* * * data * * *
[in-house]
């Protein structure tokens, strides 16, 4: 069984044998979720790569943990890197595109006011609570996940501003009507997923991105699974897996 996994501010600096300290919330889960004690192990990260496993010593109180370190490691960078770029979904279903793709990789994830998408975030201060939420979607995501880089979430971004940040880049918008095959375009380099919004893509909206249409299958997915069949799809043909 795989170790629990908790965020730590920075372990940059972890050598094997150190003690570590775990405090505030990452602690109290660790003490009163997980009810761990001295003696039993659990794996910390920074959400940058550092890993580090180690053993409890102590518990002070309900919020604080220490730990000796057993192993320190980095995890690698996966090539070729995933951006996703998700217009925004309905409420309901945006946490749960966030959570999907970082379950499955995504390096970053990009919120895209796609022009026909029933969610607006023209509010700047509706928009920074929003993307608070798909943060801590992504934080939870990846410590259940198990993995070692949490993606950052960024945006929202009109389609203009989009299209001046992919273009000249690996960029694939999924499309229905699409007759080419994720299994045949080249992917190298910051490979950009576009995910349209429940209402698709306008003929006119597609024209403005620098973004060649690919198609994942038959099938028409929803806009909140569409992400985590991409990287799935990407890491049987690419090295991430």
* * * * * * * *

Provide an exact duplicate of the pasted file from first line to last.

[in-house]
């Protein structure tokens, strides 16, 4: 069984044998979720790569943990890197595109006011609570996940501003009507997923991105699974897996 996994501010600096300290919330889960004690192990990260496993010593109180370190490691960078770029979904279903793709990789994830998408975030201060939420979607995501880089979430971004940040880049918008095959375009380099919004893509909206249409299958997915069949799809043909 795989170790629990908790965020730590920075372990940059972890050598094997150190003690570590775990405090505030990452602690109290660790003490009163997980009810761990001295003696039993659990794996910390920074959400940058550092890993580090180690053993409890102590518990002070309900919020604080220490730990000796057993192993320190980095995890690698996966090539070729995933951006996703998700217009925004309905409420309901945006946490749960966030959570999907970082379950499955995504390096970053990009919120895209796609022009026909029933969610607006023209509010700047509706928009920074929003993307608070798909943060801590992504934080939870990846410590259940198990993995070692949490993606950052960024945006929202009109389609203009989009299209001046992919273009000249690996960029694939999924499309229905699409007759080419994720299994045949080249992917190298910051490979950009576009995910349209429940209402698709306008003929006119597609024209403005620098973004060649690919198609994942038959099938028409929803806009909140569409992400985590991409990287799935990407890491049987690419090295991430």